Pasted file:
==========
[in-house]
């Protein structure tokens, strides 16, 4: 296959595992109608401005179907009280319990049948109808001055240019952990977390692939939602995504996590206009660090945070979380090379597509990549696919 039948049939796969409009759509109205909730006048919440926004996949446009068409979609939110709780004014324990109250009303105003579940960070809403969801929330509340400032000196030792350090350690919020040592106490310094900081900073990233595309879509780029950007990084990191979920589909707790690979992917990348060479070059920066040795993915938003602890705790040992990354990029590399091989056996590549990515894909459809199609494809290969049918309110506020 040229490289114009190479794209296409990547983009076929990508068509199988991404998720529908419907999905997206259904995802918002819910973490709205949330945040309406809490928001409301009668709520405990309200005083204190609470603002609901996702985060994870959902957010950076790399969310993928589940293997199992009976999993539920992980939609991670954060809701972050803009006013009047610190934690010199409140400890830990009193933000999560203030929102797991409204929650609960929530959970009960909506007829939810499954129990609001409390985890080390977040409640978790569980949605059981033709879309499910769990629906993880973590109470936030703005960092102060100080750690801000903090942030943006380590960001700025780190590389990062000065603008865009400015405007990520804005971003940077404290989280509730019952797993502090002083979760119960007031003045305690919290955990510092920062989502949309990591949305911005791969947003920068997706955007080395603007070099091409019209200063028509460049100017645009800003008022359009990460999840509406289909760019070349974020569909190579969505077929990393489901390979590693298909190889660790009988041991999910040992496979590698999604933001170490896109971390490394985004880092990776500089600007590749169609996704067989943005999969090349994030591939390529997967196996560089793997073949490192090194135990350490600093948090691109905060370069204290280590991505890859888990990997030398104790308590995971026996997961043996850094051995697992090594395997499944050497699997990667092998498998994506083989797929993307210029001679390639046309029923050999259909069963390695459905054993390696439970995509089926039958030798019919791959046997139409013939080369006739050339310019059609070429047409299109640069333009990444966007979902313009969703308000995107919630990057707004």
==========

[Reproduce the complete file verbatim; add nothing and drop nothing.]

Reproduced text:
[in-house]
């Protein structure tokens, strides 16, 4: 296959595992109608401005179907009280319990049948109808001055240019952990977390692939939602995504996590206009660090945070979380090379597509990549696919 039948049939796969409009759509109205909730006048919440926004996949446009068409979609939110709780004014324990109250009303105003579940960070809403969801929330509340400032000196030792350090350690919020040592106490310094900081900073990233595309879509780029950007990084990191979920589909707790690979992917990348060479070059920066040795993915938003602890705790040992990354990029590399091989056996590549990515894909459809199609494809290969049918309110506020 040229490289114009190479794209296409990547983009076929990508068509199988991404998720529908419907999905997206259904995802918002819910973490709205949330945040309406809490928001409301009668709520405990309200005083204190609470603002609901996702985060994870959902957010950076790399969310993928589940293997199992009976999993539920992980939609991670954060809701972050803009006013009047610190934690010199409140400890830990009193933000999560203030929102797991409204929650609960929530959970009960909506007829939810499954129990609001409390985890080390977040409640978790569980949605059981033709879309499910769990629906993880973590109470936030703005960092102060100080750690801000903090942030943006380590960001700025780190590389990062000065603008865009400015405007990520804005971003940077404290989280509730019952797993502090002083979760119960007031003045305690919290955990510092920062989502949309990591949305911005791969947003920068997706955007080395603007070099091409019209200063028509460049100017645009800003008022359009990460999840509406289909760019070349974020569909190579969505077929990393489901390979590693298909190889660790009988041991999910040992496979590698999604933001170490896109971390490394985004880092990776500089600007590749169609996704067989943005999969090349994030591939390529997967196996560089793997073949490192090194135990350490600093948090691109905060370069204290280590991505890859888990990997030398104790308590995971026996997961043996850094051995697992090594395997499944050497699997990667092998498998994506083989797929993307210029001679390639046309029923050999259909069963390695459905054993390696439970995509089926039958030798019919791959046997139409013939080369006739050339310019059609070429047409299109640069333009990444966007979902313009969703308000995107919630990057707004």